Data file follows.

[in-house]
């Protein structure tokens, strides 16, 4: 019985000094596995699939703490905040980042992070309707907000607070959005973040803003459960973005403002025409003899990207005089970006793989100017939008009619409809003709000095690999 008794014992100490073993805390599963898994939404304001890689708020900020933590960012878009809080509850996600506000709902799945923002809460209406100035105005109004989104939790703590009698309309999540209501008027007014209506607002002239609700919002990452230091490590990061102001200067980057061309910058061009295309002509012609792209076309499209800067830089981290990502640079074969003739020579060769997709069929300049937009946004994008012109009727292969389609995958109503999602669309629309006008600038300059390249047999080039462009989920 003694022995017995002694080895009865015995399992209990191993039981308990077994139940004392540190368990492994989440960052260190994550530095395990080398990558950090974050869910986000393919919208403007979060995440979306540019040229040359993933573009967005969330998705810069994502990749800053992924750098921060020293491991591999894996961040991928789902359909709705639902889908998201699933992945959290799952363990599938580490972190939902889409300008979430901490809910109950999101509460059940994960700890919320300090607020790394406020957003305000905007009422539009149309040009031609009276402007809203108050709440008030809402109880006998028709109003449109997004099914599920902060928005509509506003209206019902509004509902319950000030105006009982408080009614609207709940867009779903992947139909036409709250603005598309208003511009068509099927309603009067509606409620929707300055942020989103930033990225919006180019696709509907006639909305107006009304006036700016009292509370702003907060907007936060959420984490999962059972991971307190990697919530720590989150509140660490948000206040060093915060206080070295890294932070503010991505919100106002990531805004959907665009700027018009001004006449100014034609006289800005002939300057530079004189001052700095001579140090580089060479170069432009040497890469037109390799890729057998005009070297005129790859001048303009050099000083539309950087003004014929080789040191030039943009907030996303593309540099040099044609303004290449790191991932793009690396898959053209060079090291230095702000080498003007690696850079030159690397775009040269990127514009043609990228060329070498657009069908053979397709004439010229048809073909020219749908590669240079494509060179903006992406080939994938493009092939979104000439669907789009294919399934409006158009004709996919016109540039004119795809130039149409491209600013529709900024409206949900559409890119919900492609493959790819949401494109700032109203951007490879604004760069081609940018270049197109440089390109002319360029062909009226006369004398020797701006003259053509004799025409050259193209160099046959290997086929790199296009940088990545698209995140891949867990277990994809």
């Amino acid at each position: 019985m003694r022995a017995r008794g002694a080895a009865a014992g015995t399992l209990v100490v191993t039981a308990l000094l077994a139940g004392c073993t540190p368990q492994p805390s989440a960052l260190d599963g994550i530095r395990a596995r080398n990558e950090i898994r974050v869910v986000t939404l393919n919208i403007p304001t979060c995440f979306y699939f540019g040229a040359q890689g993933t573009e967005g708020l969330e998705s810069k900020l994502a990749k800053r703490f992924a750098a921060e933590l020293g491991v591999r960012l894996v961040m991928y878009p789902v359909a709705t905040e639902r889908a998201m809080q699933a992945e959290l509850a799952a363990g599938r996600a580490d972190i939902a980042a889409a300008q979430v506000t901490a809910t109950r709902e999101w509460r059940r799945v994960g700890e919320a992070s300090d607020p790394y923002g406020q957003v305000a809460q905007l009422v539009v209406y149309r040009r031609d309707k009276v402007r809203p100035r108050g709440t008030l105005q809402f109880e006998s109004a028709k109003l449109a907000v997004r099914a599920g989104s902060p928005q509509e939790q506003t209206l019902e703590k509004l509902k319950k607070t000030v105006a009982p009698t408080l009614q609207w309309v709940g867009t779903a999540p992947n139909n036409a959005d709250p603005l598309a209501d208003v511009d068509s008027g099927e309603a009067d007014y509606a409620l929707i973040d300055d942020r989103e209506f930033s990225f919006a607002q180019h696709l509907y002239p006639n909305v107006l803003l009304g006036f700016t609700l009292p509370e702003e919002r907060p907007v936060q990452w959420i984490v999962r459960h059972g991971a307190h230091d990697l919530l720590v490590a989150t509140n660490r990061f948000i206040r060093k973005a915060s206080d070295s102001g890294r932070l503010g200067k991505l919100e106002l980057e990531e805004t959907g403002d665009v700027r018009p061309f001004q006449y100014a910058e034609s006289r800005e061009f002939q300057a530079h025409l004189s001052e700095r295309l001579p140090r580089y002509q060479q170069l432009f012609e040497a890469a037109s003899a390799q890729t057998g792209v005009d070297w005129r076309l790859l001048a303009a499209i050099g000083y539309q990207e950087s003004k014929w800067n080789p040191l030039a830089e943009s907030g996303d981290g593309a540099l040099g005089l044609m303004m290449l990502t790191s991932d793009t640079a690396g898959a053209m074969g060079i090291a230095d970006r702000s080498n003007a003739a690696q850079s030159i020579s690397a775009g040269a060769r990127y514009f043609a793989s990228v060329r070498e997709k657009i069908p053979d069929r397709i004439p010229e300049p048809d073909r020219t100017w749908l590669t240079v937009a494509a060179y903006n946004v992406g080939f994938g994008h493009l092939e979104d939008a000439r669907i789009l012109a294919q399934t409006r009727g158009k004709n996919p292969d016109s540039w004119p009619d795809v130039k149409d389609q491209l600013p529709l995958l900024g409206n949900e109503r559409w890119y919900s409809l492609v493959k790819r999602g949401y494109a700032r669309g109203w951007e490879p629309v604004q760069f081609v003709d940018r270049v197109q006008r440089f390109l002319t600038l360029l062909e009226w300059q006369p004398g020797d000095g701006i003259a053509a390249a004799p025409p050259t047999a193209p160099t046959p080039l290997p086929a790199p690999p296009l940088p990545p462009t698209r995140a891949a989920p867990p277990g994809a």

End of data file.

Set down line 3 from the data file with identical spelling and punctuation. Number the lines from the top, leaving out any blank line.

């Amino acid at each position: 019985m003694r022995a017995r008794g002694a080895a009865a014992g015995t399992l209990v100490v191993t039981a308990l000094l077994a139940g004392c073993t540190p368990q492994p805390s989440a960052l260190d599963g994550i530095r395990a596995r080398n990558e950090i898994r974050v869910v986000t939404l393919n919208i403007p304001t979060c995440f979306y699939f540019g040229a040359q890689g993933t573009e967005g708020l969330e998705s810069k900020l994502a990749k800053r703490f992924a750098a921060e933590l020293g491991v591999r960012l894996v961040m991928y878009p789902v359909a709705t905040e639902r889908a998201m809080q699933a992945e959290l509850a799952a363990g599938r996600a580490d972190i939902a980042a889409a300008q979430v506000t901490a809910t109950r709902e999101w509460r059940r799945v994960g700890e919320a992070s300090d607020p790394y923002g406020q957003v305000a809460q905007l009422v539009v209406y149309r040009r031609d309707k009276v402007r809203p100035r108050g709440t008030l105005q809402f109880e006998s109004a028709k109003l449109a907000v997004r099914a599920g989104s902060p928005q509509e939790q506003t209206l019902e703590k509004l509902k319950k607070t000030v105006a009982p009698t408080l009614q609207w309309v709940g867009t779903a999540p992947n139909n036409a959005d709250p603005l598309a209501d208003v511009d068509s008027g099927e309603a009067d007014y509606a409620l929707i973040d300055d942020r989103e209506f930033s990225f919006a607002q180019h696709l509907y002239p006639n909305v107006l803003l009304g006036f700016t609700l009292p509370e702003e919002r907060p907007v936060q990452w959420i984490v999962r459960h059972g991971a307190h230091d990697l919530l720590v490590a989150t509140n660490r990061f948000i206040r060093k973005a915060s206080d070295s102001g890294r932070l503010g200067k991505l919100e106002l980057e990531e805004t959907g403002d665009v700027r018009p061309f001004q006449y100014a910058e034609s006289r800005e061009f002939q300057a530079h025409l004189s001052e700095r295309l001579p140090r580089y002509q060479q170069l432009f012609e040497a890469a037109s003899a390799q890729t057998g792209v005009d070297w005129r076309l790859l001048a303009a499209i050099g000083y539309q990207e950087s003004k014929w800067n080789p040191l030039a830089e943009s907030g996303d981290g593309a540099l040099g005089l044609m303004m290449l990502t790191s991932d793009t640079a690396g898959a053209m074969g060079i090291a230095d970006r702000s080498n003007a003739a690696q850079s030159i020579s690397a775009g040269a060769r990127y514009f043609a793989s990228v060329r070498e997709k657009i069908p053979d069929r397709i004439p010229e300049p048809d073909r020219t100017w749908l590669t240079v937009a494509a060179y903006n946004v992406g080939f994938g994008h493009l092939e979104d939008a000439r669907i789009l012109a294919q399934t409006r009727g158009k004709n996919p292969d016109s540039w004119p009619d795809v130039k149409d389609q491209l600013p529709l995958l900024g409206n949900e109503r559409w890119y919900s409809l492609v493959k790819r999602g949401y494109a700032r669309g109203w951007e490879p629309v604004q760069f081609v003709d940018r270049v197109q006008r440089f390109l002319t600038l360029l062909e009226w300059q006369p004398g020797d000095g701006i003259a053509a390249a004799p025409p050259t047999a193209p160099t046959p080039l290997p086929a790199p690999p296009l940088p990545p462009t698209r995140a891949a989920p867990p277990g994809a």